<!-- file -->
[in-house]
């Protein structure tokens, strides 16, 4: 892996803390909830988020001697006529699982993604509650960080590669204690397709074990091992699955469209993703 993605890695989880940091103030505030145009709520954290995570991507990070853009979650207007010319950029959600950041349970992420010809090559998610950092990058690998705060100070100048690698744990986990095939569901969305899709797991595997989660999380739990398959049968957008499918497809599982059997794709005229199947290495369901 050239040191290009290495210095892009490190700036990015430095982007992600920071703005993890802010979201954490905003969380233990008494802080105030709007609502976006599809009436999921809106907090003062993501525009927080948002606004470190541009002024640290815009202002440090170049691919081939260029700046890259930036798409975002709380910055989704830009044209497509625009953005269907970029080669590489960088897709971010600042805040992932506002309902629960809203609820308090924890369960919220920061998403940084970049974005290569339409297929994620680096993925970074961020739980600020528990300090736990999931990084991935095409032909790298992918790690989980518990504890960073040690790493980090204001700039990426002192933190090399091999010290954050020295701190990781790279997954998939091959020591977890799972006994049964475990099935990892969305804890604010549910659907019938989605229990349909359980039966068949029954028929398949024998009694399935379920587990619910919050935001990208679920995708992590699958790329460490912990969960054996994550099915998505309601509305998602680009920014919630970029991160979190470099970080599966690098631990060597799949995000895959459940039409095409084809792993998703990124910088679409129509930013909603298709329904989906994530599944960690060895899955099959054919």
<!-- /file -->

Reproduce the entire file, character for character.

[in-house]
């Protein structure tokens, strides 16, 4: 892996803390909830988020001697006529699982993604509650960080590669204690397709074990091992699955469209993703 993605890695989880940091103030505030145009709520954290995570991507990070853009979650207007010319950029959600950041349970992420010809090559998610950092990058690998705060100070100048690698744990986990095939569901969305899709797991595997989660999380739990398959049968957008499918497809599982059997794709005229199947290495369901 050239040191290009290495210095892009490190700036990015430095982007992600920071703005993890802010979201954490905003969380233990008494802080105030709007609502976006599809009436999921809106907090003062993501525009927080948002606004470190541009002024640290815009202002440090170049691919081939260029700046890259930036798409975002709380910055989704830009044209497509625009953005269907970029080669590489960088897709971010600042805040992932506002309902629960809203609820308090924890369960919220920061998403940084970049974005290569339409297929994620680096993925970074961020739980600020528990300090736990999931990084991935095409032909790298992918790690989980518990504890960073040690790493980090204001700039990426002192933190090399091999010290954050020295701190990781790279997954998939091959020591977890799972006994049964475990099935990892969305804890604010549910659907019938989605229990349909359980039966068949029954028929398949024998009694399935379920587990619910919050935001990208679920995708992590699958790329460490912990969960054996994550099915998505309601509305998602680009920014919630970029991160979190470099970080599966690098631990060597799949995000895959459940039409095409084809792993998703990124910088679409129509930013909603298709329904989906994530599944960690060895899955099959054919």